This page cannot be viewed in frames

Go to page

If you have found a spelling error, please, notify us by selecting that text and pressing Ctrl+Enter.

Fortune telling in ancient Rome

This post is also available in: Polish (polski)

Publius Claudius Pulcher, ordering the chickens to be thrown into the water
Publius Claudius Pulcher, ordering the chickens to be thrown into the water

For centuries, people have tried to find out what the future holds. Hence, it was common to refer to all kinds of fortune-tellers or priests – augur or haruspices who they foretold from the entrails of animals. Special attention was also paid to all kinds of fortune-telling, which, as it was believed, were not a coincidence, but were interfering with the gods.

In the first century CE, Valerius Maximus divided the signs from which the opinion of the gods was read into:

  • Auspicia – omens from the flight of birds
  • Omina – oracles
  • Prodigia – unusual fortune-telling phenomena
  • Somnia – dreams
  • Miracula – miracles
  • Superstitiones superstition

Interesting Roman stories with fortune-telling and signs

Romulus and Remus are watching the sky

Already at the very beginning of the formation of Rome, priests who were telling about the flight of birds took part. Remus noticed the six vultures first, followed by Romulus spotting twelve vultures. The greater number of birds decided about the foundation of the city – later Rome. According to tradition, Romulus became the first king of Rome on April 21, 753 BCE, when the settlement was also established.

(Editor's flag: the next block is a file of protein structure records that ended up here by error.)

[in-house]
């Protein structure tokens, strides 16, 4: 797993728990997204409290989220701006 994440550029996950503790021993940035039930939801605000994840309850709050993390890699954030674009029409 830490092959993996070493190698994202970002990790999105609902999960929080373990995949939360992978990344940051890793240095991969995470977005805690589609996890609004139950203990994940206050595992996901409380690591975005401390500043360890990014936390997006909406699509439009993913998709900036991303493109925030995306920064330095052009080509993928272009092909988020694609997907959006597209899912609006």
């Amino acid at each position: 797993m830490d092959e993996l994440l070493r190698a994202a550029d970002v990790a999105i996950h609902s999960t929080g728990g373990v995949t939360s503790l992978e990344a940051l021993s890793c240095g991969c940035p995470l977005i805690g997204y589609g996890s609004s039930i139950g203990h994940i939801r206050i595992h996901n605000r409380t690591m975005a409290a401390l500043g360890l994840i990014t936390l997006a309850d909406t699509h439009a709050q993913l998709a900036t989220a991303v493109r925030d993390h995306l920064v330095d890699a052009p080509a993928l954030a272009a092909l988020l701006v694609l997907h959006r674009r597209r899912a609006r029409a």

The famous Tiberius Gracchus, as he was preparing to take office people’s tribune, asked to be tested gods to pullarius, a man who judges the success of actions based on the behaviour of the sacred chickens during feeding. Interestingly, pullarius forbade him to leave the house at all, which Tiberius ignored and he hit his leg hard when he left the house. Then, as he was walking down the road, three ravens screeched loudly and began to fight each other and accidentally dropped tiles on him. Later, the tribune was killed by Scipio Nazyki, and his body was thrown into the Tiber.

Another Roman, Publius Claudius, also sought advice from Pullarius during the First Punic War on a warship. Unfortunately, the hens did not want to leave the cage. Claudius, known for his violent nature, ordered them to be thrown into the sea saying “(…) because they do not want to eat, let them drink”. In the end, the fleet he commanded suffered a crushing defeat, and Claudius himself was killed.

It is not necessary to go to the fortune-teller right away; sometimes it is enough to keep your eyes peeled for “omens”. Consul Lucius Aemilius Paulus went home before going to the war against the Macedonian King Perseus (172-168 BCE). There he saw the saddened daughter Tertia and asked what was the cause of the sadness. She replied that her dog Perses was dead. Paulus took this as a good sign for the coming battle and won the victory over Perseus. He won huge spoils for Rome from Macedonia and Epirus and then celebrated in November 167 BCE. a glorious triumph in which he was led as a captive defeated Perseus.

Carle Vernet, Paulus’s Triumph

A certain Roman matron – Cecilia, wife of Metellus, was looking for some sign of the marriage of her niece. To this end, she went with her niece to the temple. Spending quite a long time there, the weary girl asked her aunt to let her sit in her place for a while. Aunt replied: “I will gladly give you my place”. Cecilia could not have known that she had foretold the future with her words, because she herself died soon after, and Metellus married her niece.